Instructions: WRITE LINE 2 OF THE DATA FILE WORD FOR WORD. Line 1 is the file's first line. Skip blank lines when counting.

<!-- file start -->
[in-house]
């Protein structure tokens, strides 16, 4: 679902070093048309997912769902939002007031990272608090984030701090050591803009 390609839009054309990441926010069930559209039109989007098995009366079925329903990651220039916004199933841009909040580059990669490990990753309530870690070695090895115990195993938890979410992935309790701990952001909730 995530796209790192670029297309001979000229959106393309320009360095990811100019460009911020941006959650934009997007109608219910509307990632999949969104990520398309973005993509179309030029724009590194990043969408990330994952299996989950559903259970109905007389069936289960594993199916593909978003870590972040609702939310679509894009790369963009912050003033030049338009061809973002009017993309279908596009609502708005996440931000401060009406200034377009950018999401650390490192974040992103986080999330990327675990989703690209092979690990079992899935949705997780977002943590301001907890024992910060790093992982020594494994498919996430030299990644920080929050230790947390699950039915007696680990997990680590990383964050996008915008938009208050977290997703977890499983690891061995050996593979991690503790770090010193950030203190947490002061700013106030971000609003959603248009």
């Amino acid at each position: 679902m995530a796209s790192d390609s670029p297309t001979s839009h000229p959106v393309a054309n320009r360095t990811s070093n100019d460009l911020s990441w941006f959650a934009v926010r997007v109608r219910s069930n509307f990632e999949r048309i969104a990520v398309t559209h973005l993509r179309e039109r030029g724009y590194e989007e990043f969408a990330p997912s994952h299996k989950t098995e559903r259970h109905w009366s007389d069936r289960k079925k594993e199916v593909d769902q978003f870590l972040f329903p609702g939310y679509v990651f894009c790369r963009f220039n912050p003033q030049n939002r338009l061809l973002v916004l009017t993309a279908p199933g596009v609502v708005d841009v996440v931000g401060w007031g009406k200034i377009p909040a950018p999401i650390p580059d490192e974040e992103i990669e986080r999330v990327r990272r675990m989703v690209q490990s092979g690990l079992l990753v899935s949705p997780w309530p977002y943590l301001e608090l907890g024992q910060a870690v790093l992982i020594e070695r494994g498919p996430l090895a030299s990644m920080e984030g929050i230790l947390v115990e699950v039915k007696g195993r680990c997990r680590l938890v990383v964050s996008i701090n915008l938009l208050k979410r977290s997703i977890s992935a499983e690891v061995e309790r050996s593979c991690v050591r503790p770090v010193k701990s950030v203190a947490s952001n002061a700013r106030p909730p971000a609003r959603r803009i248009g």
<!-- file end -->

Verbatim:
């Protein structure tokens, strides 16, 4: 679902070093048309997912769902939002007031990272608090984030701090050591803009 390609839009054309990441926010069930559209039109989007098995009366079925329903990651220039916004199933841009909040580059990669490990990753309530870690070695090895115990195993938890979410992935309790701990952001909730 995530796209790192670029297309001979000229959106393309320009360095990811100019460009911020941006959650934009997007109608219910509307990632999949969104990520398309973005993509179309030029724009590194990043969408990330994952299996989950559903259970109905007389069936289960594993199916593909978003870590972040609702939310679509894009790369963009912050003033030049338009061809973002009017993309279908596009609502708005996440931000401060009406200034377009950018999401650390490192974040992103986080999330990327675990989703690209092979690990079992899935949705997780977002943590301001907890024992910060790093992982020594494994498919996430030299990644920080929050230790947390699950039915007696680990997990680590990383964050996008915008938009208050977290997703977890499983690891061995050996593979991690503790770090010193950030203190947490002061700013106030971000609003959603248009």